Borck, Lewis, Barbara J. Mills, Matthew A. Peeples, and Jeffery J. Clark (2015) Are Social Networks Survival Networks? An Example from the Late Prehispanic U.S. Southwest. Journal of Archaeological Method and Theory 22(1):33-57. (Special Issue on “The Connected Past: Critical and Innovative Approaches to Networks in Archaeology”).
Collar, Anna, Fiona Coward, Tom Brughmans, and Barbara J. Mills (2015) Networks in Archaeology: Phenomena, Abstraction, Representation. Journal of Archaeological Method and Theory 22(1):1-32. (Special Issue on “The Connected Past: Critical and Innovative Approaches to Networks in Archaeology”).
Mills, Barbara J. (2015) Unpacking the House: Ritual Practice and Social Networks at Chaco. In Current Research on Chaco, A.D. 850-1150, edited by Carrie Heitman and Stephen Plog. Amerind Seminar Series of University of Arizona Press, Tucson.
Mills, Barbara J. (2014) Relational Networks and Religious Sodalities at Çatalhöyük. In Vital Matters: Religion at Çatalhöyük, edited by Ian Hodder, pp. 159-186. Cambridge University Press, Cambridge.
Mills, Barbara J. (2014) Land, Labor, Bodies, and Objects: Comments on Inalienability and Mesoamerican Social Life. In The Inalienable in the Archaeology of Mesoamerica, edited by Brigitte Kovacevich and Michael Callahan, pp. 142-149. Archeological Papers of the American Anthropological Association, Washington, D.C.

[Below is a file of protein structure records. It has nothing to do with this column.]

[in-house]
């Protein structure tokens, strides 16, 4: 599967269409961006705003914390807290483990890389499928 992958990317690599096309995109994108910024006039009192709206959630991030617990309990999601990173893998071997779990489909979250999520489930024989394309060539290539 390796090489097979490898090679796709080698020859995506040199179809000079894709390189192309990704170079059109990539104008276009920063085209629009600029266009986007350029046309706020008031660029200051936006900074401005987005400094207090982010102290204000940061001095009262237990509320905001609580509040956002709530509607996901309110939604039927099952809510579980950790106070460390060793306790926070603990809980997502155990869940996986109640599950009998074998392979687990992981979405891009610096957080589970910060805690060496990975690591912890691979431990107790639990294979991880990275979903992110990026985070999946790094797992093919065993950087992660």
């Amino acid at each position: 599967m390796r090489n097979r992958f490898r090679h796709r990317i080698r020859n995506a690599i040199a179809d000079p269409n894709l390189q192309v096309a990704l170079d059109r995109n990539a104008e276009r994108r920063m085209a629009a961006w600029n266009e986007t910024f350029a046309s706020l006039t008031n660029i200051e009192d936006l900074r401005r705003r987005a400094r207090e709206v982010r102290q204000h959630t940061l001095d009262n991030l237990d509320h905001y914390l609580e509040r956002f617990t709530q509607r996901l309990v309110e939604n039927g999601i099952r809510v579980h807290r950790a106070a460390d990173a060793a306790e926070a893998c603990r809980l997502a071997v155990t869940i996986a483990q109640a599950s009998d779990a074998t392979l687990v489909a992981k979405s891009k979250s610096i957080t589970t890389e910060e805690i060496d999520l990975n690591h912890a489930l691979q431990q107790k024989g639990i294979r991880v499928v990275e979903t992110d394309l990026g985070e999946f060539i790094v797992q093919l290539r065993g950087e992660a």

Mills, Barbara J. Mills, Jeffery J. Clark, Matthew Peeples, Wm. R. Haas Jr., John M. Roberts Jr., Brett Hill, Deborah L. Huntley, Lewis Borck, Ronald L. Breiger, Aaron Clauset, and M. Steven Shackley (2013) The Transformation of Social Networks in the Late Prehispanic U.S. Southwest. Proceedings of the National Academy of Sciences 110(15):5785-5790.
Mills, Barbara J., John M. Roberts, Jr., Jeffery C. Clark, Wm. Randall Haas, Jr., Deborah L. Huntley, Matthew Peeples, Meaghan Trowbridge, Lewis Borck, and Ronald L. Breiger (2013) Late Prehispanic Social Dynamics in the Southwest U.S., A.D. 1200-1500. In Regional Network Analysis in Archaeology, edited by Carl Knappett, pp. 181-202. Oxford University Press, Oxford.
Murray, Wendi Field, and Barbara J. Mills (2013) Identity Communities and Memory Practices: Logics of Material Deposition in the U.S. Southwest. In Relational Archaeologies, edited by Christopher Watts. Routledge, London.
ANTH 160D "Patterns in Prehistory"
ANTH 333 "Introduction to Archaeological Analysis"
ANTH 346 "From Clovis to Coronado: Archaeology of the Southwest"
ANTH 495A "Archaeologies of Identity"
ANTH 496f/596f "Ceramic Analysis Seminar"
ANTH 552R "Archaeology of the Southwest"
Also rotations of ANTH 636 "Introduction to Archaeological Interpretation," ANTH 637 "Archaeological Methods," and ANTH 595A "Ethics and Professional Skills in Archaeology"
Areas of Study
Geographic Area of Interest:
Ceramic analysis, archaeologies of inequality, migration, colonialism, memory and materiality, heritage preservation, Southwest archaeology, social network analysis in archaeology
BA University of Pennsylvania (1976), MA University of New Mexico (1983), PhD University of New Mexico (1989)